Music to Drift Away With
B-flat Clarinet I-II-III
Alto Saxophone I-II
B-flat Trumpets I-II-III
Horns in F I-II-III-IV
Percussion I-II-III-IV-V, including:
- Bass Drum
- Bell Tree
- Sandpaper Blocks
- Suspended Cymbal
- Tibetan Singing Bowl
- Wind Chimes (bamboo)
None discovered thus far.
Every month or so I like to go on YouTube, find a composition I've never listened to, and then spend a few hours clicking on any of the "related/suggested" pieces that I haven't heard of. In 2012, about seven years before I started working on Music to Drift Away With, I was down one of these YouTube rabbit holes, and I clicked on Ballade for Piano and Orchestra by Germaine Tailleferre. I was instantly mesmerized: over the next few days, I listened to everything of hers that was available online, and I kept coming back to her impressionistic orchestral works, especially the Ballade and her Concertino for Harp and Orchestra.
Over the next few weeks, I gradually figured out what I was so obsessed with: Tailleferre was creating all kinds of complicated hemiolas and cross-rhythms in a different and more subtle way than I'd ever heard. Some of the hemiolas were right there in the rhythm, but others were hidden within the shape of instruments' melodic lines or the interplay of registers or the relationship between the melody and the implied metric accents. Not only that, she was using these elements to sculpt the shape of the piece and to help make her key moments land.
I have always wished that more band music would be patient and not rely too heavily on surface-level extremes in dynamics, tempos, and registers. Hearing Tailleferre's Ballade unlocked something inside my brain that helped me understand how I could better write the music I wanted to hear. Music to Drift Away With feels like a culmination of the past eight years of my obsession with Tailleferre's orchestral music.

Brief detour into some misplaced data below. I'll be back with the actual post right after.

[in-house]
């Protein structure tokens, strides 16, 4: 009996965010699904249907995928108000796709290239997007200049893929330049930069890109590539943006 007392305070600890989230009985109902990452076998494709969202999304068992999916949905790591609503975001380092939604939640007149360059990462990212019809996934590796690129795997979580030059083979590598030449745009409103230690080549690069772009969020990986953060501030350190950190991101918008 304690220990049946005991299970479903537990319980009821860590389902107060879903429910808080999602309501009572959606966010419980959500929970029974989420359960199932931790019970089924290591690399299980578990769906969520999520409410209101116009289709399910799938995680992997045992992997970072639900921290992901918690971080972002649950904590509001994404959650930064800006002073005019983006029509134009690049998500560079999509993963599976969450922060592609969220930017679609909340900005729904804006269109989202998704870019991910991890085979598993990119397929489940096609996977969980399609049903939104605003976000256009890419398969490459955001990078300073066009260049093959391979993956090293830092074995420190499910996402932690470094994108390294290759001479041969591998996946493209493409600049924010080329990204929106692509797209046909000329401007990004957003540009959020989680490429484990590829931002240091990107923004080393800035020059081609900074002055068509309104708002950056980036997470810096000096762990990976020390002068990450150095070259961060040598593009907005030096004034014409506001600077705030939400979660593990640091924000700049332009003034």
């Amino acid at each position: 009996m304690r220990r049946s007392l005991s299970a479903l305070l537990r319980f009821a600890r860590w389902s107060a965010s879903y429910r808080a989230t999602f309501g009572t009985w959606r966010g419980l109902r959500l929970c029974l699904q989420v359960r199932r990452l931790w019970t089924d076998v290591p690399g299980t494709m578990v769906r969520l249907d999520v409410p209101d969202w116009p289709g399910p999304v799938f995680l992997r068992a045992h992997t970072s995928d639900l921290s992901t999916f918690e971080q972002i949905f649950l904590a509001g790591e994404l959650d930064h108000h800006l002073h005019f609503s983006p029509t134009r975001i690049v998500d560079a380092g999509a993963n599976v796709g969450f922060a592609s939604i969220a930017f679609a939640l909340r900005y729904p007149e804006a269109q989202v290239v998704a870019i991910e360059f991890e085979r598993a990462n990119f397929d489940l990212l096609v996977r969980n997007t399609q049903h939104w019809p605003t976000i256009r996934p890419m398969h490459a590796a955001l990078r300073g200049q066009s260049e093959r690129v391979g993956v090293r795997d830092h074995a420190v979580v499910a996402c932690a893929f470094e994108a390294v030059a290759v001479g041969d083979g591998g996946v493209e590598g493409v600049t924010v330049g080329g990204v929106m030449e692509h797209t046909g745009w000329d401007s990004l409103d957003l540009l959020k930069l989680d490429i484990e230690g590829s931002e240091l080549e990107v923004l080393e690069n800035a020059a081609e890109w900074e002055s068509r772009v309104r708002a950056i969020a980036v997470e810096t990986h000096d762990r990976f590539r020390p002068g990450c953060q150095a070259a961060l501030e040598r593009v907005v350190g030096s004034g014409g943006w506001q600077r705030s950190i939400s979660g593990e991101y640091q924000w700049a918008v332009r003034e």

Another big influence on my musical ideology has been the writings of the musicologist Susan McClary, particularly her book Feminine Endings. One article in this book, titled Getting Down off the Beanstalk: the Presence of a Woman's Voice in Janika Vandervelde's Genesis II, details the tendency of composers to build narrative thrust by manufacturing tension in a way that requires a violent resolution for closure. The comedian Hannah Gadsby recently made a similar statement about how comedy's punchline structure often relies on uncomfortable and borderline-socially-unacceptable premises to create tension so that people will need to laugh if they want a resolution to that tension: "Punchlines need trauma, because punchlines need tension and then tension feeds trauma."
In Music to Drift Away With, I wanted to limit this type of tension. The piece is intended to be fluid, gentle, warm, full of life, and full of little patterns that drift in and out organically. The key moments of the piece get progressively quieter and more patient, with the ultimate settling point being a moment of complete silence. There are "climbing the beanstalk" moments, but they tend to arise from ideas or patterns that have already been set in motion, and the "arrivals" after these sections add warmth and increase the energy rather than expelling it all in exchange for attaining a resolution. There are only a few moments tense enough that they appear possibly headed for a loud, triumphant, or potentially violent climax, and each of these arrivals gets reframed.
When I first thought of the concept for this piece, orchestra immediately came to mind as the most natural instrumentation. However, the more I thought about it, the clearer it was that I should write it for band specifically because band is more poorly suited to it (replacing harp and strings -- which can play quietly and gently for as long as they would like without having to breathe -- with saxophones, additional percussion, and a more brass-forward presence). The times in which we most need to de-escalate a situation are typically the times in which it feels the hardest to do so, and the people who most need to improve at de-escalation are the people who are most affected by the societal norms telling us not to.